The Grasswood Stump

plaques


Click here to see the latest version in standard FC format PDF

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Eight dancers in a longways set

Sticking Side (R L RRL) x 2
Opposite (R L RRL) x 2

Dance on (to the woods)

Sticking
Round the woods

Sticking
Perversion

Sticking
Peel the bark

Sticking
Timber

Sticking
Spark off

           This dance celebrates the cutting of the sticks in the Grass Wood, an ancient and mysterious site somewhere in North Yorkshire. Every Spring, Flagcrackers gather there for the annual ritual of coppicing. Deep in the Wood they chant their chants, break branches and eat sandwiches. They choose the best branches and bear them off to be weathered, and prepared for the Green Man's visitation, after which they're initiated into the mysteries of the morris.

A few years ago there was great excitement when the Grass Wood revealed its long-hidden secret - an ancient druidic barrow. Careful excavation yielded the priceless manuscript which was identified as the famous Codex Mendaciorum, a history of the early British tribe, the Fracti Saxorum Quadratorum. Among the many legends in the Codex was the amazing story of the doomed village of Semerwater, and its celebrated pudding.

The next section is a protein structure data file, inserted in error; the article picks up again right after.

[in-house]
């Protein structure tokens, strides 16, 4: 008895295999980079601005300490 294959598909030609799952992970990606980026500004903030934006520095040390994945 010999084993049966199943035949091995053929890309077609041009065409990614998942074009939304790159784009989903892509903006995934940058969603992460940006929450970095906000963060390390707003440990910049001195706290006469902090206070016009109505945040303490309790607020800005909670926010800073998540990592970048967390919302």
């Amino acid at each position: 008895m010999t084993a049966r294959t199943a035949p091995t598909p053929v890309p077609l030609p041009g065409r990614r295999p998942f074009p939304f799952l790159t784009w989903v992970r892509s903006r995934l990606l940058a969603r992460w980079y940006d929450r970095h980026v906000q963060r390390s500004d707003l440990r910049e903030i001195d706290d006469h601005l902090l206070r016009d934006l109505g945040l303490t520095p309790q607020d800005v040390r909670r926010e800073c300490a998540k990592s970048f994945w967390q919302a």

Over The Hills (and Far Away)

Oops! We changed it again in 2014. See the pdf for the latest version.

Another tune I learned at my mother's knee. She has very musical knees, my mum. Unfortunately she never sang the B part, so I made it up. Nobody's quite sure if there ever was a B part to this song, but if there wasn't, as it were, this would have been it. Again we play it crisply in the As and over decorate the Bs. Just to prove we can play in more than one key we switch to the key of A for one round - the Perversion - which is danced across the set. Because the band also like to prove they can dance too, they emulate the staggering move in the Timber. This is in addition to any other staggering the band may, from time to time, elect to do.

Sadly, there are few references to melodic traditions in the Codex Mendaciorum, and details of tunes which might have been appropriate for this dance are absent from the text. Illustrated fragments suggest that the most courtly instrument was the bowed pslattery, and applications for the post of player of this ancient instrument in the FC band are invited.

Studious readers will notice that latest PDF files show some minor variations in the tune. THIS IS NOT AN ERROR. The new version was adopted in 2005 and then changerd in 2014.

Format AB Key G and A
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